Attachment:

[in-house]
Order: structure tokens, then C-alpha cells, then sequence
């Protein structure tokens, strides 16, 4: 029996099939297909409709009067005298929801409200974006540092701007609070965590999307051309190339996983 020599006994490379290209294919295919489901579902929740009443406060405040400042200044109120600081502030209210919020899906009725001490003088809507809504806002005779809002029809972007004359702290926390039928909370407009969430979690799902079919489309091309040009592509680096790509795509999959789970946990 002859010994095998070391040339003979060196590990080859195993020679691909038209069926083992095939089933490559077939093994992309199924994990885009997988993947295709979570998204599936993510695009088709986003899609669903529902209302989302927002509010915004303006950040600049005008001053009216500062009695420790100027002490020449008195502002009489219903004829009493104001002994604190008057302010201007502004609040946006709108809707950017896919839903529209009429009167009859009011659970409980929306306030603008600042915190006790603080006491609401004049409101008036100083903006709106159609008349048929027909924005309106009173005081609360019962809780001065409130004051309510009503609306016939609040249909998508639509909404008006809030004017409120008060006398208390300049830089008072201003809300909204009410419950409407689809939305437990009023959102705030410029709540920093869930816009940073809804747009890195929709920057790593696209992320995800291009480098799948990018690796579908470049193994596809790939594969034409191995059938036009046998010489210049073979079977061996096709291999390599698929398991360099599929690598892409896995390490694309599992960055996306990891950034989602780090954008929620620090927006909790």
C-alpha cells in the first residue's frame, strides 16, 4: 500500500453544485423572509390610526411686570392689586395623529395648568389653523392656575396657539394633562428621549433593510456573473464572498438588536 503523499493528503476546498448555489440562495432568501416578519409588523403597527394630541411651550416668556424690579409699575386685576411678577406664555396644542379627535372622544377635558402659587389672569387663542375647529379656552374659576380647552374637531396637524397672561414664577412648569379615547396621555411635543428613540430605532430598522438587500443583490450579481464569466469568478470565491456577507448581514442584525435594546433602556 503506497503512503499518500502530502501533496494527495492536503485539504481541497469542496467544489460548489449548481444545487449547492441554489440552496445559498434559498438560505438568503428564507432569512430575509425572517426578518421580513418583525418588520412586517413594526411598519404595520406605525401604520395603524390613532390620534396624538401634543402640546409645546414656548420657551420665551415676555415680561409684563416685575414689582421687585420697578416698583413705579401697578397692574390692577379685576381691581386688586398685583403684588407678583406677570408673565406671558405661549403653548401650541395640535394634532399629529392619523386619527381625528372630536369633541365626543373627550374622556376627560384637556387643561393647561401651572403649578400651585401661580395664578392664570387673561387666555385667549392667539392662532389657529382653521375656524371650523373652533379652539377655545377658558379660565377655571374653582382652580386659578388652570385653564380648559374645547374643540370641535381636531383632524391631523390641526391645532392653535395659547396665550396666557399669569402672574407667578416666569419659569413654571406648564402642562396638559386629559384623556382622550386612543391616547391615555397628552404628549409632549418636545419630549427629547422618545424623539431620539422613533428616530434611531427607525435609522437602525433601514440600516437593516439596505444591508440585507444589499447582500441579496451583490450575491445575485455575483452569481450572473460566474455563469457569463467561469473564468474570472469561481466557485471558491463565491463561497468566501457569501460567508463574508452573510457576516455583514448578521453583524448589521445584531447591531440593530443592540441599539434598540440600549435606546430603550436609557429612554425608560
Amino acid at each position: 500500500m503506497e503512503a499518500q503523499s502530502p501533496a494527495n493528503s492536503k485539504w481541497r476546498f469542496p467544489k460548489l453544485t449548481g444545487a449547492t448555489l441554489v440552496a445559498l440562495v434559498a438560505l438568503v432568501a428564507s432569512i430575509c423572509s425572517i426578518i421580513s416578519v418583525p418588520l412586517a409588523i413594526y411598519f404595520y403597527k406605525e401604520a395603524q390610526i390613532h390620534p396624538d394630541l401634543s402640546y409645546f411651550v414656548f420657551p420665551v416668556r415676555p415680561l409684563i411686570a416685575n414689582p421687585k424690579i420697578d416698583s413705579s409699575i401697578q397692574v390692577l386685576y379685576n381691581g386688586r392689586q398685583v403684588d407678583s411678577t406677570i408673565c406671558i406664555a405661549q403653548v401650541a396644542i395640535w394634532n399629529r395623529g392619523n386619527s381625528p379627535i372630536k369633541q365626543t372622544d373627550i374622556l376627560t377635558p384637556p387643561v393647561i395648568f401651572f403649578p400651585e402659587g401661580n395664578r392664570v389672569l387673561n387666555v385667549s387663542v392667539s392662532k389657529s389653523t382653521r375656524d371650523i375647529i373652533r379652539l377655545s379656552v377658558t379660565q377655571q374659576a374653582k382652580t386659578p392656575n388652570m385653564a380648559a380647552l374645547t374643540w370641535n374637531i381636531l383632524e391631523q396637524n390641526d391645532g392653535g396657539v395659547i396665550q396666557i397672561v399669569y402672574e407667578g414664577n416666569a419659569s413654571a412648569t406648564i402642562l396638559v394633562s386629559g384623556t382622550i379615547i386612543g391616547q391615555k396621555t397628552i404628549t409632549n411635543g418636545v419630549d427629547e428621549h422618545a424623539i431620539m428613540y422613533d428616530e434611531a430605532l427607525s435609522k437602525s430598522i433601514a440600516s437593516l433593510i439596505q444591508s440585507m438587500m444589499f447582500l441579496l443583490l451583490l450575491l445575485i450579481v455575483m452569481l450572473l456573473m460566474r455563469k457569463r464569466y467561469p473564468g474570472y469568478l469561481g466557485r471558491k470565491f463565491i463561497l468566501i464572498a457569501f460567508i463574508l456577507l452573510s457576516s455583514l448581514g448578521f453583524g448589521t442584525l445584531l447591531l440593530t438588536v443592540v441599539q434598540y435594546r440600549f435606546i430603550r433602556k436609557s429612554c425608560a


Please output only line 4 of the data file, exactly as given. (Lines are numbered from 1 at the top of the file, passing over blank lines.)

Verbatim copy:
C-alpha cells in the first residue's frame, strides 16, 4: 500500500453544485423572509390610526411686570392689586395623529395648568389653523392656575396657539394633562428621549433593510456573473464572498438588536 503523499493528503476546498448555489440562495432568501416578519409588523403597527394630541411651550416668556424690579409699575386685576411678577406664555396644542379627535372622544377635558402659587389672569387663542375647529379656552374659576380647552374637531396637524397672561414664577412648569379615547396621555411635543428613540430605532430598522438587500443583490450579481464569466469568478470565491456577507448581514442584525435594546433602556 503506497503512503499518500502530502501533496494527495492536503485539504481541497469542496467544489460548489449548481444545487449547492441554489440552496445559498434559498438560505438568503428564507432569512430575509425572517426578518421580513418583525418588520412586517413594526411598519404595520406605525401604520395603524390613532390620534396624538401634543402640546409645546414656548420657551420665551415676555415680561409684563416685575414689582421687585420697578416698583413705579401697578397692574390692577379685576381691581386688586398685583403684588407678583406677570408673565406671558405661549403653548401650541395640535394634532399629529392619523386619527381625528372630536369633541365626543373627550374622556376627560384637556387643561393647561401651572403649578400651585401661580395664578392664570387673561387666555385667549392667539392662532389657529382653521375656524371650523373652533379652539377655545377658558379660565377655571374653582382652580386659578388652570385653564380648559374645547374643540370641535381636531383632524391631523390641526391645532392653535395659547396665550396666557399669569402672574407667578416666569419659569413654571406648564402642562396638559386629559384623556382622550386612543391616547391615555397628552404628549409632549418636545419630549427629547422618545424623539431620539422613533428616530434611531427607525435609522437602525433601514440600516437593516439596505444591508440585507444589499447582500441579496451583490450575491445575485455575483452569481450572473460566474455563469457569463467561469473564468474570472469561481466557485471558491463565491463561497468566501457569501460567508463574508452573510457576516455583514448578521453583524448589521445584531447591531440593530443592540441599539434598540440600549435606546430603550436609557429612554425608560